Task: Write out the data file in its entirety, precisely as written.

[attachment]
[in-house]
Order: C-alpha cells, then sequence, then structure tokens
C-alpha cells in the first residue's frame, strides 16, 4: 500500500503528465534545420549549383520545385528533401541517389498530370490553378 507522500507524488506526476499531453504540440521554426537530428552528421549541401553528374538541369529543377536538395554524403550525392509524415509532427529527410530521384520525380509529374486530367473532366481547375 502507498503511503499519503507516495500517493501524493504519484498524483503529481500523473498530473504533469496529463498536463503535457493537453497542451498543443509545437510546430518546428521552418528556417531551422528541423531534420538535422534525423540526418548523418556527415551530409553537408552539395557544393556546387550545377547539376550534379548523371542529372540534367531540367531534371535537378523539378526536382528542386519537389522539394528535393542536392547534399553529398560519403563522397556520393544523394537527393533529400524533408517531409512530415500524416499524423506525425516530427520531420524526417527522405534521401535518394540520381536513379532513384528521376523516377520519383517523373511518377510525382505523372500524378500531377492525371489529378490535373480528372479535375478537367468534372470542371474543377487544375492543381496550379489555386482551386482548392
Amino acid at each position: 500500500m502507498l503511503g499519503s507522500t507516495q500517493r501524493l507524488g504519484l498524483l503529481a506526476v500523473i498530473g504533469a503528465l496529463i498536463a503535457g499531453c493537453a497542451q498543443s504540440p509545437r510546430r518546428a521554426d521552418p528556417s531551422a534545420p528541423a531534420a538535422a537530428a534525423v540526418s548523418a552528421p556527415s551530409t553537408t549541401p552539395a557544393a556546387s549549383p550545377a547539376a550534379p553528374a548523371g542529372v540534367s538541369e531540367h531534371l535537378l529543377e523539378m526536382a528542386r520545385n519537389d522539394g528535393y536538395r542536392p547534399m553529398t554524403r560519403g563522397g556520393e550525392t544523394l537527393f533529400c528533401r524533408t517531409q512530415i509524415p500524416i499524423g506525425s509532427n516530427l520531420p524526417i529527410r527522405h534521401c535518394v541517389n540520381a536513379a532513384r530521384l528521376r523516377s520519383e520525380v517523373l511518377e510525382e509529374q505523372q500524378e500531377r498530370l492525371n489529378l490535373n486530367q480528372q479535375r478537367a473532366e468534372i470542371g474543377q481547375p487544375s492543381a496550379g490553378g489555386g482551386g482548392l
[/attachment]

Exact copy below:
[in-house]
Order: C-alpha cells, then sequence, then structure tokens
C-alpha cells in the first residue's frame, strides 16, 4: 500500500503528465534545420549549383520545385528533401541517389498530370490553378 507522500507524488506526476499531453504540440521554426537530428552528421549541401553528374538541369529543377536538395554524403550525392509524415509532427529527410530521384520525380509529374486530367473532366481547375 502507498503511503499519503507516495500517493501524493504519484498524483503529481500523473498530473504533469496529463498536463503535457493537453497542451498543443509545437510546430518546428521552418528556417531551422528541423531534420538535422534525423540526418548523418556527415551530409553537408552539395557544393556546387550545377547539376550534379548523371542529372540534367531540367531534371535537378523539378526536382528542386519537389522539394528535393542536392547534399553529398560519403563522397556520393544523394537527393533529400524533408517531409512530415500524416499524423506525425516530427520531420524526417527522405534521401535518394540520381536513379532513384528521376523516377520519383517523373511518377510525382505523372500524378500531377492525371489529378490535373480528372479535375478537367468534372470542371474543377487544375492543381496550379489555386482551386482548392
Amino acid at each position: 500500500m502507498l503511503g499519503s507522500t507516495q500517493r501524493l507524488g504519484l498524483l503529481a506526476v500523473i498530473g504533469a503528465l496529463i498536463a503535457g499531453c493537453a497542451q498543443s504540440p509545437r510546430r518546428a521554426d521552418p528556417s531551422a534545420p528541423a531534420a538535422a537530428a534525423v540526418s548523418a552528421p556527415s551530409t553537408t549541401p552539395a557544393a556546387s549549383p550545377a547539376a550534379p553528374a548523371g542529372v540534367s538541369e531540367h531534371l535537378l529543377e523539378m526536382a528542386r520545385n519537389d522539394g528535393y536538395r542536392p547534399m553529398t554524403r560519403g563522397g556520393e550525392t544523394l537527393f533529400c528533401r524533408t517531409q512530415i509524415p500524416i499524423g506525425s509532427n516530427l520531420p524526417i529527410r527522405h534521401c535518394v541517389n540520381a536513379a532513384r530521384l528521376r523516377s520519383e520525380v517523373l511518377e510525382e509529374q505523372q500524378e500531377r498530370l492525371n489529378l490535373n486530367q480528372q479535375r478537367a473532366e468534372i470542371g474543377q481547375p487544375s492543381a496550379g490553378g489555386g482551386g482548392l